The film was Checkpoint and starred Stanley Baker as the villain and Anthony Steel as the 'goody". Made at Pinewood by J Arthur Rank, it went on release in 1956. It featured some excellent racing scenes with Aston Martins and similar cars and ends with the villain getting his come-uppance, driving over a cliff edge into a lake. Purists need not worry, however, because the Aston Martin was a fibreglass replica.

Meanwhile, back at the Volta factory, Stanley Baker arrives to steal the plans for the new Volta sports car. He shoots the night watchman, despite insincere statements like "I don't really want to do this", and is seen dodging bullets behind the Atoms while making good his escape.

It was probably because of these bullets that only one Atom arrived back at the factory under its own steam. All the rest broke down and had to be towed!

 
Created on 20 November 2014

Film Locations Identified

The latest mysteries identified are:

  • Those Magnificent Men in their Flying Machines 018 and 021 - Chris P

  • Bitter Harvest 040 and 041 - Maureen Gibson

  • Blackout 001 to 003 - Clive Turner

  • Callan 20 to 22 - Neil Rigby

As always, thanks for your interest and the information.

 
Created on 04 November 2014

French Film Locations and French Film Festival U.K.

Nina Cangdon has just brought to our attention a project she has recently finished with Paris based filmmaker Paco Zamora, who has previously worked on different documentaries in France, South America as well as here in the U.K. The video "FilmTripping" is very "ReelStreets" but just a little more. It invites film lovers and travellers to discover the City of Light (Paris) through seven films set in Paris, showing the locations where some of the scenes were set, from the perspective of someone who explores Paris for the first time. It moves from touristic Trocadéro to the bohemian and still undiscovered Belleville, with the objective of connecting spectators with the magic of the cinema. The video, approximately two and a half minutes long can be viewed at:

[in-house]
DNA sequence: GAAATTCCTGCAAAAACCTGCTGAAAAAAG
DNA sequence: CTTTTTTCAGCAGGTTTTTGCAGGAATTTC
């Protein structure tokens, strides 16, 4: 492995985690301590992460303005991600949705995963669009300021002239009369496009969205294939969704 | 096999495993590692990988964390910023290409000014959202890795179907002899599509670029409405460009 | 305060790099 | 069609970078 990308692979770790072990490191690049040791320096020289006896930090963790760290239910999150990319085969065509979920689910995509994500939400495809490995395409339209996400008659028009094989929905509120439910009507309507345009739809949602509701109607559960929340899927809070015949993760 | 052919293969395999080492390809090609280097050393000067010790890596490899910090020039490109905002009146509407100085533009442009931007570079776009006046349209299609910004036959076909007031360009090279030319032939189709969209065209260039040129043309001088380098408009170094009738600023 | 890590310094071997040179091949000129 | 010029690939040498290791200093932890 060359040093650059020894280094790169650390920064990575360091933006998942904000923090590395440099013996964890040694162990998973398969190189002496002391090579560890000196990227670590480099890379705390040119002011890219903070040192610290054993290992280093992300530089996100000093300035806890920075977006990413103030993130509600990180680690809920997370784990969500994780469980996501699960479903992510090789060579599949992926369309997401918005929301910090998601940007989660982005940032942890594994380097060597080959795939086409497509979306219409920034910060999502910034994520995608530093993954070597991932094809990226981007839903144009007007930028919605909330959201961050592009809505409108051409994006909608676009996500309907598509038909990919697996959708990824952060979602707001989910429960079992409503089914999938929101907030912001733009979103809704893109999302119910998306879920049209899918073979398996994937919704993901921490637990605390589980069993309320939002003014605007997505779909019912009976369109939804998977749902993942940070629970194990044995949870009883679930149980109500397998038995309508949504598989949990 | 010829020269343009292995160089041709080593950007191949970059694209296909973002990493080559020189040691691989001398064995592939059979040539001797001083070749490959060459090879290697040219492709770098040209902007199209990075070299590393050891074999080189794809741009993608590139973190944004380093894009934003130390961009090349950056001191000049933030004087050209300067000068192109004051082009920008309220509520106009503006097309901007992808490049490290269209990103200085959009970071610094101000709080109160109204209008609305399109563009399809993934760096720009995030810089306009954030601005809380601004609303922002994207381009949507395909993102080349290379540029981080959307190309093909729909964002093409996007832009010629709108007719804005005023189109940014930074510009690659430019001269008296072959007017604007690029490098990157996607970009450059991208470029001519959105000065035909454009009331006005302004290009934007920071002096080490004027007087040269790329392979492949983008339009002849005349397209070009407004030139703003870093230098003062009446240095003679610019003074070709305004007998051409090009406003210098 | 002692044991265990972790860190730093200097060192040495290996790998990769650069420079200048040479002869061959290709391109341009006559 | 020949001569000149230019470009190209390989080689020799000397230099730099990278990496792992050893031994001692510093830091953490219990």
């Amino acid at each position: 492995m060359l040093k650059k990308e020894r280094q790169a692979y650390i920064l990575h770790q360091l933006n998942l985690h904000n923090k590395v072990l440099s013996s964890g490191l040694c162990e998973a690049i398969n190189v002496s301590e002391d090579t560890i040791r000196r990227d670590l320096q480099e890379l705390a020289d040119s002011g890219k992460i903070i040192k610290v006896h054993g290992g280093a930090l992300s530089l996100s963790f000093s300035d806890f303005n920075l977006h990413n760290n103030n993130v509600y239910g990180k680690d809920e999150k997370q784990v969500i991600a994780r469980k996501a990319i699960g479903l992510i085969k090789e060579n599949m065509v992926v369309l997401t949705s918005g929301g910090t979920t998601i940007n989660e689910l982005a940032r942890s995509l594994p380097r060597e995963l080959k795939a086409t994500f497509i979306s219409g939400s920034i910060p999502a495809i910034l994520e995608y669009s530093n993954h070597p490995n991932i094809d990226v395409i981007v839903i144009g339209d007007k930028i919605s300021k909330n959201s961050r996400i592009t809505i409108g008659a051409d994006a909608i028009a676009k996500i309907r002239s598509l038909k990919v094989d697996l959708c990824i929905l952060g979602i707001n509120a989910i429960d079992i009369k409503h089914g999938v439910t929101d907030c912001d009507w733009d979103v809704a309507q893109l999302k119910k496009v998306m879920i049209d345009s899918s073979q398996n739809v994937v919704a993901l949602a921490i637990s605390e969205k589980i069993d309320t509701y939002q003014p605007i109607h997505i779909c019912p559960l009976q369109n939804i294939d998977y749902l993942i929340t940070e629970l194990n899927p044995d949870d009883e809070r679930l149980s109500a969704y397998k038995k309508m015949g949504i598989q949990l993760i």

FilmTripping Paris by Expedia

It is perhaps no coincidence that Nina finished the project to coincide with the launch of the annual French Film Festival in the U.K., full details of which can be found at:

http://frenchfilmfestival.org.uk/FFF2014/wp/

 
Created on 03 November 2014

More film locations spotted.

Sharp eyes and perhaps some "local knowledge" have provided us with answers to the following:

Psychomania 000, 009 and 010 - Julian Easton
Fiend Without a Face 014 - Julian Easton
Give My Regards to Broad Street 002, 003 and 016 - Paul Linton
The Fast Lady what appears to be many studio shots - Mike Garfield
That Kind of Girl 008 and 009 - Francesca Nardelli

Thank you all

 
Created on 03 November 2014

The British Council Film Collection

John has stumbled across the intriguing archive material of 120 short documentary films made by The British Council during the 1940's. They were designed to show the world how Britain lived, worked and played. They are all interesting, especially for "Senior Citizens" but John has highlighted the one entitled "London 1942" that includes an uncredited Bill Owen (at 08:45), most famous for his portrayal of the character 'Compo' in Last of the Summer Wine. This is apparently the second-oldest footage of him.

View it at http://film.britishcouncil.org/london-1942